September 22, 2019  |  

Synchronous termination of replication of the two chromosomes is an evolutionary selected feature in Vibrionaceae.

Vibrio cholerae, the causative agent of the cholera disease, is commonly used as a model organism for the study of bacteria with multipartite genomes. Its two chromosomes of different sizes initiate their DNA replication at distinct time points in the cell cycle and terminate in synchrony. In this study, the time-delayed start of Chr2 was verified in a synchronized cell population. This replication pattern suggests two possible regulation mechanisms for other Vibrio species with different sized secondary chromosomes: Either all Chr2 start DNA replication with a fixed delay after Chr1 initiation, or the timepoint at which Chr2 initiates varies such that termination of chromosomal replication occurs in synchrony. We investigated these two models and revealed that the two chromosomes of various Vibrionaceae species terminate in synchrony while Chr2-initiation timing relative to Chr1 is variable. Moreover, the sequence and function of the Chr2-triggering crtS site recently discovered in V. cholerae were found to be conserved, explaining the observed timing mechanism. Our results suggest that it is beneficial for bacterial cells with multiple chromosomes to synchronize their replication termination, potentially to optimize chromosome related processes as dimer resolution or segregation.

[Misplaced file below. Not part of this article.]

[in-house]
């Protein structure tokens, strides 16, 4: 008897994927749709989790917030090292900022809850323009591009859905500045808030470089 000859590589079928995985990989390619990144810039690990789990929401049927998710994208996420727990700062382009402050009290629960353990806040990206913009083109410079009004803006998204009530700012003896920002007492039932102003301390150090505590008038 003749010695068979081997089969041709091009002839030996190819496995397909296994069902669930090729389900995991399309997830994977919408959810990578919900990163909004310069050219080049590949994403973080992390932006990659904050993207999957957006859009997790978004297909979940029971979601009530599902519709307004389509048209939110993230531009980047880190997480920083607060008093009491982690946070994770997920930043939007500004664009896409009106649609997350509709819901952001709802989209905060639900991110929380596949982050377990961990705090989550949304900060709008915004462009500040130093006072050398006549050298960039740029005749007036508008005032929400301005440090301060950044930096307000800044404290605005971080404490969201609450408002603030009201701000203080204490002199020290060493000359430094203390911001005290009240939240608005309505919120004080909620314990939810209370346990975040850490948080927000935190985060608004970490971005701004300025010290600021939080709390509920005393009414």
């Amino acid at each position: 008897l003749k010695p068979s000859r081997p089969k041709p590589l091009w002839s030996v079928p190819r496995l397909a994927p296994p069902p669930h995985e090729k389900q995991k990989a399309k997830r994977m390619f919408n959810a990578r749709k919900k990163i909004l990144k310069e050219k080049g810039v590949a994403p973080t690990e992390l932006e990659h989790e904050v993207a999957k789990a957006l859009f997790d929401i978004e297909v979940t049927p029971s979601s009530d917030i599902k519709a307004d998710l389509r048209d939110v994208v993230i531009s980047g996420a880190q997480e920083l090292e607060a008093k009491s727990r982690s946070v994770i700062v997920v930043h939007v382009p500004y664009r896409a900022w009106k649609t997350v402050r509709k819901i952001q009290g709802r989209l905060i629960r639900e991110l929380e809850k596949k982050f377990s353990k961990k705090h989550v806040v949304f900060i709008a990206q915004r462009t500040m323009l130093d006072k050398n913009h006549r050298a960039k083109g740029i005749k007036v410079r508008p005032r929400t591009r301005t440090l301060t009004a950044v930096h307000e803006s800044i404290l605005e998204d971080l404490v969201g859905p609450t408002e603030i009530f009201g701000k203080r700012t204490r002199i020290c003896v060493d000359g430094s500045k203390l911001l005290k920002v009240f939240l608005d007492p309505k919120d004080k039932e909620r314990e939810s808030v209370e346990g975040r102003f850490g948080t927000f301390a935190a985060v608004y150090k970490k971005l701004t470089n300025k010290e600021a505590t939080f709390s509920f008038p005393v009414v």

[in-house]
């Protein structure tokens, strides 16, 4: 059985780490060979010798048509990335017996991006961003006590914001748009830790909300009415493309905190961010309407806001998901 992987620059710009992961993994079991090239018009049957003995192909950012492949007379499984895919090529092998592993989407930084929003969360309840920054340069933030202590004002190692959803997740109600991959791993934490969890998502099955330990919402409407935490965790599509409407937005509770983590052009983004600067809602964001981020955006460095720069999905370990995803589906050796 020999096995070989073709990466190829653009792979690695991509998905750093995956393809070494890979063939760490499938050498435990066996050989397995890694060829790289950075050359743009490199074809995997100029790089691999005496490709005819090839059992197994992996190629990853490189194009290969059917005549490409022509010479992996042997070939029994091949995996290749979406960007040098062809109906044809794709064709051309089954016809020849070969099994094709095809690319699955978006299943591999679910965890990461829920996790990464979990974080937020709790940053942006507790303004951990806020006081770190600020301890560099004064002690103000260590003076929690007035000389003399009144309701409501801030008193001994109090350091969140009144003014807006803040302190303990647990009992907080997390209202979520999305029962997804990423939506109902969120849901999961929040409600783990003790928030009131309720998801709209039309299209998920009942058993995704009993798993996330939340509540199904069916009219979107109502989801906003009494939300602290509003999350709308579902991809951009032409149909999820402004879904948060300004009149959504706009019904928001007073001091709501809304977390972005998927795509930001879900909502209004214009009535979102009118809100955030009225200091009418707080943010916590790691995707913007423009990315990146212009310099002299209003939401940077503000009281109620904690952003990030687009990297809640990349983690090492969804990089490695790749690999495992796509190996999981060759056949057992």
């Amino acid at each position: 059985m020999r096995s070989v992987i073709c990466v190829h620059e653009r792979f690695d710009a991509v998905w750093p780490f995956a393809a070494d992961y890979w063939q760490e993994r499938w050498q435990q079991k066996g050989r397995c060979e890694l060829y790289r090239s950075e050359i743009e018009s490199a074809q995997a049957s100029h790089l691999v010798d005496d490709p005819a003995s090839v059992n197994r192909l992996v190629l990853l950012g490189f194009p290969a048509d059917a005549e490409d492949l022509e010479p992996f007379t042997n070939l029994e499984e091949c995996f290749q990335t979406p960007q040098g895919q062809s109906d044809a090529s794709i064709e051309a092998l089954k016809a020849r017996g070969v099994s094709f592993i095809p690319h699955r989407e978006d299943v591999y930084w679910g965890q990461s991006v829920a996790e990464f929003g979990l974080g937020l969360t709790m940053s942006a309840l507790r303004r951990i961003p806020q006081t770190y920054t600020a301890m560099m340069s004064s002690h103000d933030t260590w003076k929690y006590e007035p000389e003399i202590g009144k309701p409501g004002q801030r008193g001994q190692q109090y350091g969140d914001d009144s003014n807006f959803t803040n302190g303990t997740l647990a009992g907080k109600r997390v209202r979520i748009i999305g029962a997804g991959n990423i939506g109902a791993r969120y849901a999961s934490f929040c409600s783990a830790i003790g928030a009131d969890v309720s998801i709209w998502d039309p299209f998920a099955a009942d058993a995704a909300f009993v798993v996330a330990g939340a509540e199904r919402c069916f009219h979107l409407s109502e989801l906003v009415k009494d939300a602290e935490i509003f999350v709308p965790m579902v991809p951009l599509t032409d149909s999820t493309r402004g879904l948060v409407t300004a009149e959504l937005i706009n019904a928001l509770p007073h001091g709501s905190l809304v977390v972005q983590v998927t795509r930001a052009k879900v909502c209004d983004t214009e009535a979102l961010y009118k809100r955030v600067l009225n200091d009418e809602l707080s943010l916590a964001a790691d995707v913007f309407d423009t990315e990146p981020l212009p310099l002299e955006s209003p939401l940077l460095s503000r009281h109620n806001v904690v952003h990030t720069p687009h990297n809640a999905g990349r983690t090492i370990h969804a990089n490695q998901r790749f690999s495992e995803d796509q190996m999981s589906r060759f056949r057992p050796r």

September 22, 2019  |  

Benefit from decline: the primary transcriptome of Alteromonas macleodii str. Te101 during Trichodesmium demise.

Interactions between co-existing microorganisms deeply affect the physiology of the involved organisms and, ultimately, the function of the ecosystem as a whole. Copiotrophic Alteromonas are marine gammaproteobacteria that thrive during the late stages of phytoplankton blooms in the marine environment and in laboratory co-cultures with cyanobacteria such as Trichodesmium. The response of this heterotroph to the sometimes rapid and transient changes in nutrient supply when the phototroph crashes is not well understood. Here, we isolated and sequenced the strain Alteromonas macleodii str. Te101 from a laboratory culture of Trichodesmium erythraeum IMS101, yielding a chromosome of 4.63?Mb and a single plasmid of 237?kb. Increasing salinities to =43 ppt inhibited the growth of Trichodesmium but stimulated growth of the associated Alteromonas. We characterized the transcriptomic responses of both microorganisms and identified the complement of active transcriptional start sites in Alteromonas at single-nucleotide resolution. In replicate cultures, a similar set of genes became activated in Alteromonas when growth rates of Trichodesmium declined and mortality was high. The parallel activation of fliA, rpoS and of flagellar assembly and growth-related genes indicated that Alteromonas might have increased cell motility, growth, and multiple biosynthetic activities. Genes with the highest expression in the data set were three small RNAs (Aln1a-c) that were identified as analogs of the small RNAs CsrB-C in E. coli or RsmX-Z in pathogenic bacteria. Together with the carbon storage protein A (CsrA) homolog Te101_05290, these RNAs likely control the expression of numerous genes in responding to changes in the environment.


September 22, 2019  |  

Complete genome sequences of seven Vibrio anguillarum strains as derived from PacBio sequencing.